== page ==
Stress and Stress Management
What is Stress?
What is stress? Stress is the body's reaction to feeling threatened or under pressure. It's very common, can be motivating to help us achieve things in our daily life, and can help us meet the demands of home, work and family life but left unchecked can have devastating outcomes.
Stress is a feeling of emotional or physical tension. It can come from any event or thought that makes you feel frustrated, angry, or nervous. Stress is your body's reaction to a challenge or demand. In short bursts, stress can be positive, such as when it helps you avoid danger or meet a deadline.
Stress is one of the systems buried deep inside us from when humans first appeared on earth, it is part of the Fight or Flight syndrome.
It is also the main connection between the physical and psychological sides of our beings. So often we have a super tough match or competition and hear people say I feel physically and emotionally wiped out. On the other hand when we get stressed, under severe emotional pressure, scared for our livelihoods or unsure about our future, we can suffer a whole plethora of physical symptoms.
The symptoms of stress more or less break down into four main areas:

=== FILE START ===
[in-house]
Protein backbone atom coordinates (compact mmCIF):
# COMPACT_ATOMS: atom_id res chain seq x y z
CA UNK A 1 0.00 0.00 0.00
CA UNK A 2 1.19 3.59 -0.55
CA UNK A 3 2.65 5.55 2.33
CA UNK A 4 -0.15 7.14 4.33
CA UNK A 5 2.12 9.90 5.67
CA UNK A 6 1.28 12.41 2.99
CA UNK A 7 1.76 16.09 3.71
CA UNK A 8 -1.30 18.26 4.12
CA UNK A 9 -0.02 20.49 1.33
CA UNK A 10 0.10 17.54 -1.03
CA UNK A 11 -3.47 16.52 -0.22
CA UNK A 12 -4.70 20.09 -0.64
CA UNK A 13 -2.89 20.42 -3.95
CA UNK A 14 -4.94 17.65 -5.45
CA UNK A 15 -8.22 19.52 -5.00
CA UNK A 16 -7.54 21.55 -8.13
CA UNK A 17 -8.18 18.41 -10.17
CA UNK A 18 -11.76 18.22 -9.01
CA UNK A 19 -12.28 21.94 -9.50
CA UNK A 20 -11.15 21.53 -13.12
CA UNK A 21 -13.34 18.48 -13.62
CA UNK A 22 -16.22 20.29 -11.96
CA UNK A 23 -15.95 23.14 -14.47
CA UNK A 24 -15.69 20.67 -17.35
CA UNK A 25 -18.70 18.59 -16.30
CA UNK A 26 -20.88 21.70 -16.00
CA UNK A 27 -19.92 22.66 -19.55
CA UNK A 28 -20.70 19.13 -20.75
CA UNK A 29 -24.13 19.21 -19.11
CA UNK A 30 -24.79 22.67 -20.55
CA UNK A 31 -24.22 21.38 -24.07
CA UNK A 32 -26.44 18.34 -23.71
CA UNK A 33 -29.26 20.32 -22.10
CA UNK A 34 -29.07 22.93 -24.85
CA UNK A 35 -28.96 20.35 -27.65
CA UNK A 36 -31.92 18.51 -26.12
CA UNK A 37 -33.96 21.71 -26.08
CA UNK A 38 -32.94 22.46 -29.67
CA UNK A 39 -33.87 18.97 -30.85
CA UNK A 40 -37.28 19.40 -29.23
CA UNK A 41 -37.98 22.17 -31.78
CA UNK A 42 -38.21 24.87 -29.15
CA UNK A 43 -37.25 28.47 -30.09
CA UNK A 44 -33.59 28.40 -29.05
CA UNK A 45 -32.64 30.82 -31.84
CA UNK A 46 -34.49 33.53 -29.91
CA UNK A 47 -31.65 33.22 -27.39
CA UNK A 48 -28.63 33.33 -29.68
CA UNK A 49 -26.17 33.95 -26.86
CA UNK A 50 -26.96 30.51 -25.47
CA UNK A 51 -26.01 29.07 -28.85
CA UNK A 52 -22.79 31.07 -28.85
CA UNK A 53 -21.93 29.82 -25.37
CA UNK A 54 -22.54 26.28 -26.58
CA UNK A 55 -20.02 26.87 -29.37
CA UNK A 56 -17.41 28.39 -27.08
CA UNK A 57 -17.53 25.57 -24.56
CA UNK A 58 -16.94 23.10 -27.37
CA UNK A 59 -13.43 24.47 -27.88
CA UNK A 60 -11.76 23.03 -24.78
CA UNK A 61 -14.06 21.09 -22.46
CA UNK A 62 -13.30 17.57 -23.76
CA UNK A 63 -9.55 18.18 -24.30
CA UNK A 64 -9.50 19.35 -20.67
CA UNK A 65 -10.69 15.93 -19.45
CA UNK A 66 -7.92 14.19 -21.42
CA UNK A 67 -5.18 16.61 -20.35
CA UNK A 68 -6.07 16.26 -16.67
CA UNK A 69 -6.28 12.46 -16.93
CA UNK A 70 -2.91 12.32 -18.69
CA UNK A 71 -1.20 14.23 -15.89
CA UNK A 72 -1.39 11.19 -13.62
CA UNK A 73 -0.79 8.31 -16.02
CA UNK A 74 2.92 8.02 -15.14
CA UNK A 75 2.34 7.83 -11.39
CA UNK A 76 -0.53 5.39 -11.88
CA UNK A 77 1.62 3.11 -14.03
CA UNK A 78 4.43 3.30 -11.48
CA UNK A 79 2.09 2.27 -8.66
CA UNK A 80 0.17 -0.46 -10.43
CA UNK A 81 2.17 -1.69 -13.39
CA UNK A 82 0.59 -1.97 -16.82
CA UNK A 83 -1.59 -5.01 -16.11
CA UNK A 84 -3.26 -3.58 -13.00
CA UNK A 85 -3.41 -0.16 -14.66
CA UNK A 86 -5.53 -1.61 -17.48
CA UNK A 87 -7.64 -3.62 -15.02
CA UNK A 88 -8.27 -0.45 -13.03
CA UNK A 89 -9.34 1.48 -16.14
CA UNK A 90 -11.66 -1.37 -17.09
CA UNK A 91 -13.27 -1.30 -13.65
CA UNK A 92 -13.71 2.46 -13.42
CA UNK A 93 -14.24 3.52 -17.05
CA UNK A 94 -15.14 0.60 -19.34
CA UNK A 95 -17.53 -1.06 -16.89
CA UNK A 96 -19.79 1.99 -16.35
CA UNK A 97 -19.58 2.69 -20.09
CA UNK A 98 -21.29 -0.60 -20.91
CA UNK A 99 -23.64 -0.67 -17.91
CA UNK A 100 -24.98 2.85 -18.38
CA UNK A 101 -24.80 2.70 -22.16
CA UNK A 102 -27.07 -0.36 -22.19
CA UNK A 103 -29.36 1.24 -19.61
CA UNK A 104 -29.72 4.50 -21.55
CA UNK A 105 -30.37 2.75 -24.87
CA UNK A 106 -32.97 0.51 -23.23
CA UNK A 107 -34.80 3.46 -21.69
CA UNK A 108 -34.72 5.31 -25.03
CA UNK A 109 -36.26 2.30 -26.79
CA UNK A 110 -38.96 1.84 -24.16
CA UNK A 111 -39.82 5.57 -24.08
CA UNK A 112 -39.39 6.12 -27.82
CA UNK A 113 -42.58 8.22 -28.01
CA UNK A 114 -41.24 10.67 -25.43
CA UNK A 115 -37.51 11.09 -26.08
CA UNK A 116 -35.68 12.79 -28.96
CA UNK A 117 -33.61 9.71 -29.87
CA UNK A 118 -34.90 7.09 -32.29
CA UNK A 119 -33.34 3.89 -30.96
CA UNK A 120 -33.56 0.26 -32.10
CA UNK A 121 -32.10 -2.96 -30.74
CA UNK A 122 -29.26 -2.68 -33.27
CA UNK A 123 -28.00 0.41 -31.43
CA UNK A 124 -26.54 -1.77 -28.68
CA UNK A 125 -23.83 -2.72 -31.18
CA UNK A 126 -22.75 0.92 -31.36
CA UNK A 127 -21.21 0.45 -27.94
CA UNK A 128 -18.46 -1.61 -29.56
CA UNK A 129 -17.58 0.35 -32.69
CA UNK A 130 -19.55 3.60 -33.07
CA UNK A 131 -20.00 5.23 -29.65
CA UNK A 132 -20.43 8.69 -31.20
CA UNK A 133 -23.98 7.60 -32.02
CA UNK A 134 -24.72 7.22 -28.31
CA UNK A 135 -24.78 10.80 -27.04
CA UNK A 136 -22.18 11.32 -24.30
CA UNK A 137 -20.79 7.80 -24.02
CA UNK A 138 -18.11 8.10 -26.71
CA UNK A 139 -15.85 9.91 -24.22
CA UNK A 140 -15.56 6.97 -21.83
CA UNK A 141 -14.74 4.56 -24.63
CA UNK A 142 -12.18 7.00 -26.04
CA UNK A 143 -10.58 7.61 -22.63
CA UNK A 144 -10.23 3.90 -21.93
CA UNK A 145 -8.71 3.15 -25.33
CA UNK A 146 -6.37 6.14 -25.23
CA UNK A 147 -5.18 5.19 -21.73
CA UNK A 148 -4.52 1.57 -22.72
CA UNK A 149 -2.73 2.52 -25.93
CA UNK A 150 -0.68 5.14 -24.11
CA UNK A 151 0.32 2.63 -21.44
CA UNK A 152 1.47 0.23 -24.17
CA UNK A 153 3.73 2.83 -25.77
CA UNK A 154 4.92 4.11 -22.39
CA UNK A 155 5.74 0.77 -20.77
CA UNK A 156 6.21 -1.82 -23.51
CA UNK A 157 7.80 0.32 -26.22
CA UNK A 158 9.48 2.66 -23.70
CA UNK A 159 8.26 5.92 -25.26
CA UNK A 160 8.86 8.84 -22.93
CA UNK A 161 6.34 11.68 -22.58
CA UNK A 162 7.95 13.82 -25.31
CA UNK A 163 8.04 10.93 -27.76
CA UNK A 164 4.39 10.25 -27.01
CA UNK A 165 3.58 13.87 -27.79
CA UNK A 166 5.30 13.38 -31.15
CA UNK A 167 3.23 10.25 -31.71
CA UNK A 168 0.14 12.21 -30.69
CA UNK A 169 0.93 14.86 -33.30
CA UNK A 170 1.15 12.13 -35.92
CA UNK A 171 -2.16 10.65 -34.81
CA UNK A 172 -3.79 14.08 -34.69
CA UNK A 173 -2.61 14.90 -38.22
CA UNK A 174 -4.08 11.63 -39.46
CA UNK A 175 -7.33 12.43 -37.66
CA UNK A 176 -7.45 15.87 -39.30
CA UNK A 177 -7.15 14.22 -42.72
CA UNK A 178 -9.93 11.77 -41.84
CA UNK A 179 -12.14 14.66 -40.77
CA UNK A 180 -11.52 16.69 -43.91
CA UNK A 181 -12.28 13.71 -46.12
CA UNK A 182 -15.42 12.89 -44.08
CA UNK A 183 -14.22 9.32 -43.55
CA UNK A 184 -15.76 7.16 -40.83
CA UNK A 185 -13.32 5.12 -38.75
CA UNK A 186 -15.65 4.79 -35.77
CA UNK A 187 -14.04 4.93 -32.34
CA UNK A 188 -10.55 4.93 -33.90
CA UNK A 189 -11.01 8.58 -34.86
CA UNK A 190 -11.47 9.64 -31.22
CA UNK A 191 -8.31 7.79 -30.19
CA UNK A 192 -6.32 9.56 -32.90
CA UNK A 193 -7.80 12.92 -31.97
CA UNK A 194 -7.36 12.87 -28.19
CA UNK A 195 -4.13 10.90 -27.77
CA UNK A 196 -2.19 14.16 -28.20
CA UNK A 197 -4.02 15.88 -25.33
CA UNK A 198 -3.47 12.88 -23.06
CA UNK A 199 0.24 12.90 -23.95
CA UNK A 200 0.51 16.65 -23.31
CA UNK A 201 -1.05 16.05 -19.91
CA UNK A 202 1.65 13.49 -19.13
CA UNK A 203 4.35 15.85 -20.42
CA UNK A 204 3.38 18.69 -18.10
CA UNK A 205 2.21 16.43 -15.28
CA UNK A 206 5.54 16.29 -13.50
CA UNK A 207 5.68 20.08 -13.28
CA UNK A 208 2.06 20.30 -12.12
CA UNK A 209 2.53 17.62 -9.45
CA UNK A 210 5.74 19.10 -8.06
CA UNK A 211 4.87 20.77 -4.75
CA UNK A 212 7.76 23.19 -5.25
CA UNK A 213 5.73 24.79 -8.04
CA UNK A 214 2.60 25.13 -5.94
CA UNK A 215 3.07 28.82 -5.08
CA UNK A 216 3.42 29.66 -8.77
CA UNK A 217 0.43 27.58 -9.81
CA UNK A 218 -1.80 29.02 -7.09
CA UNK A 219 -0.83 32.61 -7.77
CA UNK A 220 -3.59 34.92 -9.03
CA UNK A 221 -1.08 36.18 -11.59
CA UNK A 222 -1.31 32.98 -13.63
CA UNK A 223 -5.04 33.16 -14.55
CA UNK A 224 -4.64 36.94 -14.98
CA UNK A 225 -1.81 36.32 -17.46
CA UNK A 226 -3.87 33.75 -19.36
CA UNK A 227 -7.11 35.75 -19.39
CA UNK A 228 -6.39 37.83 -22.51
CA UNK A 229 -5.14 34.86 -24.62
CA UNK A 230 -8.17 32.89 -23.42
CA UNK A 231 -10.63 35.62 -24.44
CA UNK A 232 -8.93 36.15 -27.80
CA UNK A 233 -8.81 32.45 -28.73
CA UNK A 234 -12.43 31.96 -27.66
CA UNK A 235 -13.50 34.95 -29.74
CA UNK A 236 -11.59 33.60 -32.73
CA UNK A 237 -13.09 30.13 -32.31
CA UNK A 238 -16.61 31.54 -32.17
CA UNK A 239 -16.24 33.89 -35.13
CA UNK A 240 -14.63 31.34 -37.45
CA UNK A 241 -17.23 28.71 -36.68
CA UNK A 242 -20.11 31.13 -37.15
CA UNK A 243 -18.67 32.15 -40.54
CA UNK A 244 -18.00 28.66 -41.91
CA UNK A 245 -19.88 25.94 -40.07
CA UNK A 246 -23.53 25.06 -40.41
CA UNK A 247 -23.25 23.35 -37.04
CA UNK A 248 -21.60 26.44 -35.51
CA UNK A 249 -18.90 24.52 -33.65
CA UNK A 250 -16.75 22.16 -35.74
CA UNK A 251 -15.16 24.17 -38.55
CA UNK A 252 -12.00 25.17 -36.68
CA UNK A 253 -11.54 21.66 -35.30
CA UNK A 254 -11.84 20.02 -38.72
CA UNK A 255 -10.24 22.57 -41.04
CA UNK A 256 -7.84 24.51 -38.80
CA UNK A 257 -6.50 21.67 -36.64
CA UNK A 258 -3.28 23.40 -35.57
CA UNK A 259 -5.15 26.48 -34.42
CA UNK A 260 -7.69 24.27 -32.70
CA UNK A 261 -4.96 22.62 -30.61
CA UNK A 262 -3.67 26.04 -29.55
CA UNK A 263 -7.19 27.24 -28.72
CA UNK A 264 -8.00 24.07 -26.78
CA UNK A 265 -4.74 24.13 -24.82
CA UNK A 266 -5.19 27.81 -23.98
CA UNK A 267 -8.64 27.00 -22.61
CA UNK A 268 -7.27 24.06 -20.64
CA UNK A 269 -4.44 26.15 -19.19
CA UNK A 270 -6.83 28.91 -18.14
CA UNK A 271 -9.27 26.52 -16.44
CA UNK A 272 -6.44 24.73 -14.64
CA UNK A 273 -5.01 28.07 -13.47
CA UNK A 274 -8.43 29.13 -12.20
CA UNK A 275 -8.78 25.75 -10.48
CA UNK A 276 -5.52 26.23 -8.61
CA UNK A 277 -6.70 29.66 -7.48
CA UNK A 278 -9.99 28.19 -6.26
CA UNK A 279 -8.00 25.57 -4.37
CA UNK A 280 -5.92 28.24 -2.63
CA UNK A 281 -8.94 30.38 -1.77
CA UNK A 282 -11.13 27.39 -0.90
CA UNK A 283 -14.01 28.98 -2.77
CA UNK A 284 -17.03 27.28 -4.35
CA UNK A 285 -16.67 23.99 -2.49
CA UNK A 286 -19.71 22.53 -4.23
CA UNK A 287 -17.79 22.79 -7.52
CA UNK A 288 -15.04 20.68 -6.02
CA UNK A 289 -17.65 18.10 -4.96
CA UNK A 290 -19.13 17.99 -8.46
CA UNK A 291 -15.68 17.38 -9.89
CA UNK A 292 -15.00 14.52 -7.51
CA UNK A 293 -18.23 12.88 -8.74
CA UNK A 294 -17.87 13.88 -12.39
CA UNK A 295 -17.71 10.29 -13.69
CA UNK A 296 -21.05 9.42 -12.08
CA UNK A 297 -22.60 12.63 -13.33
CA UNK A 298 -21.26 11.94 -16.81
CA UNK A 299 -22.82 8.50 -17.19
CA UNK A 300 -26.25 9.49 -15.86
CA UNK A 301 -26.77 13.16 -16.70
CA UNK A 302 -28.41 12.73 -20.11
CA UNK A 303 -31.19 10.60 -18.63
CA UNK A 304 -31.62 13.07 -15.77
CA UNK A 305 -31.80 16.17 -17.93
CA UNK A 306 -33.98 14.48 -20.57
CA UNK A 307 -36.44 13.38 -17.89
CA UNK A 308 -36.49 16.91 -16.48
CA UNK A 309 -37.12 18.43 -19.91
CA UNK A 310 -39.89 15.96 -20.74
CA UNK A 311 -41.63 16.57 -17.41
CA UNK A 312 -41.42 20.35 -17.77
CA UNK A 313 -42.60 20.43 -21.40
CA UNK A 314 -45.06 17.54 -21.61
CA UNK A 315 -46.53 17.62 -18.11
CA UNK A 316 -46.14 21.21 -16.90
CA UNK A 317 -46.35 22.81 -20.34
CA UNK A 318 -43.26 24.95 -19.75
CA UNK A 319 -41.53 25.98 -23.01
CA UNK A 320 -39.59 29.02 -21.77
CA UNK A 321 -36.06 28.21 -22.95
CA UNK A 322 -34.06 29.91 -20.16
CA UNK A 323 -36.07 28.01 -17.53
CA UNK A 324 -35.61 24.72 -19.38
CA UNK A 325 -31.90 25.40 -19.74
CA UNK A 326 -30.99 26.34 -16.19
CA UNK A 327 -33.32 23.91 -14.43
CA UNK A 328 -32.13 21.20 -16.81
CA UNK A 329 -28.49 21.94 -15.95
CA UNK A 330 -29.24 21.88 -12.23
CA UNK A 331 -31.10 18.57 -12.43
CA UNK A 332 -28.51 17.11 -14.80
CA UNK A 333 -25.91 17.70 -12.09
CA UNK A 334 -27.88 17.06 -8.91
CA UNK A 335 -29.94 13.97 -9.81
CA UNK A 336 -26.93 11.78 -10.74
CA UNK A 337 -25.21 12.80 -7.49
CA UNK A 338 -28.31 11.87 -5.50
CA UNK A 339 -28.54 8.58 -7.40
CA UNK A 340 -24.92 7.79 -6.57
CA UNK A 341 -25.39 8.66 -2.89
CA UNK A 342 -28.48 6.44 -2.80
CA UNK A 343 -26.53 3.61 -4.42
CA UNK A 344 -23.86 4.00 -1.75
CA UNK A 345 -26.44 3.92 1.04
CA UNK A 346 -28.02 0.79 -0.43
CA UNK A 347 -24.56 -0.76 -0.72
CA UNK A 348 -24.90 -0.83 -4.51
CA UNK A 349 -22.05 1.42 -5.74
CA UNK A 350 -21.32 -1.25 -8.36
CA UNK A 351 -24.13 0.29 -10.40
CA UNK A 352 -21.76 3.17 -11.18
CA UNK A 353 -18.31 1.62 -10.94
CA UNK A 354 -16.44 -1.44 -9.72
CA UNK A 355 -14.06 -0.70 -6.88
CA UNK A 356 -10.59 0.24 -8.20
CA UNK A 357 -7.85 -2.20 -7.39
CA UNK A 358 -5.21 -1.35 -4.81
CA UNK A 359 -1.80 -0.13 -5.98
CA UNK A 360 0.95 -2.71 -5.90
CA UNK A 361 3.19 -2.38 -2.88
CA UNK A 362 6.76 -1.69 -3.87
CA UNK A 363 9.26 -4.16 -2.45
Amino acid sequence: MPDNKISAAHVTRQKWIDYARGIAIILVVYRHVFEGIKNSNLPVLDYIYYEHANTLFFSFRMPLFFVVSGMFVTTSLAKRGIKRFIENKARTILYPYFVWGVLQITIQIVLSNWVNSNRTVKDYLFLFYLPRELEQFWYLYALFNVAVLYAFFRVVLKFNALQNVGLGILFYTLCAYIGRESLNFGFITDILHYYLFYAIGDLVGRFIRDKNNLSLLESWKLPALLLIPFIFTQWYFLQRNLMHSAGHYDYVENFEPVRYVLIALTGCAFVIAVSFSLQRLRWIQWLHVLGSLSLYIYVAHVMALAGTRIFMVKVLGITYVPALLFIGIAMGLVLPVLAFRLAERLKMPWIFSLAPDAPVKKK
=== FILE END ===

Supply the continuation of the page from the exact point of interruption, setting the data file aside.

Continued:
Emotional symptoms of stress include:
Becoming easily agitated, frustrated, and moody Feeling overwhelmed, as if you are losing control or need to take control
Having a hard time relaxing and quieting your mind Feeling bad about yourself (low self-esteem), and feeling lonely, worthless, and depressed
Avoiding others Constantly arguing and looking at the negative in everyone you meet
Physical symptoms of stress include:
Low energy Headaches Upset stomach, including diarrhoea, constipation, and nausea Aches, pains, and tense muscles
Chest pain and rapid heartbeat Insomnia Frequent colds and infections Loss of sexual desire and/or ability
Nervousness and shaking, ringing in the ears, and cold or sweaty hands and feet Dry mouth and a hard time swallowing
Clenched jaw and grinding teeth High blood pressure Diabetes Thickening of the blood
.......... and a whole lot more besides
Cognitive symptoms of stress include:
Constant worrying Racing thoughts Forgetfulness and disorganization